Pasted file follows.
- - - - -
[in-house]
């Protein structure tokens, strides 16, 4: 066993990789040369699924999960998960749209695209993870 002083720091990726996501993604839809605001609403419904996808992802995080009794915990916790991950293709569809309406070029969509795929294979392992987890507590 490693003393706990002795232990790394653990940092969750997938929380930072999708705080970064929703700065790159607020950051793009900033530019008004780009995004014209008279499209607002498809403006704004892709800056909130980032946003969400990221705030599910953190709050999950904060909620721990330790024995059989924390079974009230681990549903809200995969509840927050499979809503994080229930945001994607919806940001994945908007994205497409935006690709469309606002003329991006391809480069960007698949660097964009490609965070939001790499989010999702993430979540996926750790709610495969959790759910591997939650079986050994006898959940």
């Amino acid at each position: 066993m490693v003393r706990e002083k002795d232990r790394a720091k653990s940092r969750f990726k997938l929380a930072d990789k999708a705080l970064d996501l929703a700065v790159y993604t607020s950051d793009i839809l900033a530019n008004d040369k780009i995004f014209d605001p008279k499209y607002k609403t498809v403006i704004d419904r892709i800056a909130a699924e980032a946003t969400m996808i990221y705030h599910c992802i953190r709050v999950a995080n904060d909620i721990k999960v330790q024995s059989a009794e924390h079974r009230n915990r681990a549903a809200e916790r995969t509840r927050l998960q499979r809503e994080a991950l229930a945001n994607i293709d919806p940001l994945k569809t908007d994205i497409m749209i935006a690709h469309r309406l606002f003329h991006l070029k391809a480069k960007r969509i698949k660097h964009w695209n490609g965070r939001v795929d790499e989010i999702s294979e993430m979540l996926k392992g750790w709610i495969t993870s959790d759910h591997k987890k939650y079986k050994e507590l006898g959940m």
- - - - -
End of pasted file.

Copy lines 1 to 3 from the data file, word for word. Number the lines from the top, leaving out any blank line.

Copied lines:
[in-house]
């Protein structure tokens, strides 16, 4: 066993990789040369699924999960998960749209695209993870 002083720091990726996501993604839809605001609403419904996808992802995080009794915990916790991950293709569809309406070029969509795929294979392992987890507590 490693003393706990002795232990790394653990940092969750997938929380930072999708705080970064929703700065790159607020950051793009900033530019008004780009995004014209008279499209607002498809403006704004892709800056909130980032946003969400990221705030599910953190709050999950904060909620721990330790024995059989924390079974009230681990549903809200995969509840927050499979809503994080229930945001994607919806940001994945908007994205497409935006690709469309606002003329991006391809480069960007698949660097964009490609965070939001790499989010999702993430979540996926750790709610495969959790759910591997939650079986050994006898959940």
């Amino acid at each position: 066993m490693v003393r706990e002083k002795d232990r790394a720091k653990s940092r969750f990726k997938l929380a930072d990789k999708a705080l970064d996501l929703a700065v790159y993604t607020s950051d793009i839809l900033a530019n008004d040369k780009i995004f014209d605001p008279k499209y607002k609403t498809v403006i704004d419904r892709i800056a909130a699924e980032a946003t969400m996808i990221y705030h599910c992802i953190r709050v999950a995080n904060d909620i721990k999960v330790q024995s059989a009794e924390h079974r009230n915990r681990a549903a809200e916790r995969t509840r927050l998960q499979r809503e994080a991950l229930a945001n994607i293709d919806p940001l994945k569809t908007d994205i497409m749209i935006a690709h469309r309406l606002f003329h991006l070029k391809a480069k960007r969509i698949k660097h964009w695209n490609g965070r939001v795929d790499e989010i999702s294979e993430m979540l996926k392992g750790w709610i495969t993870s959790d759910h591997k987890k939650y079986k050994e507590l006898g959940m």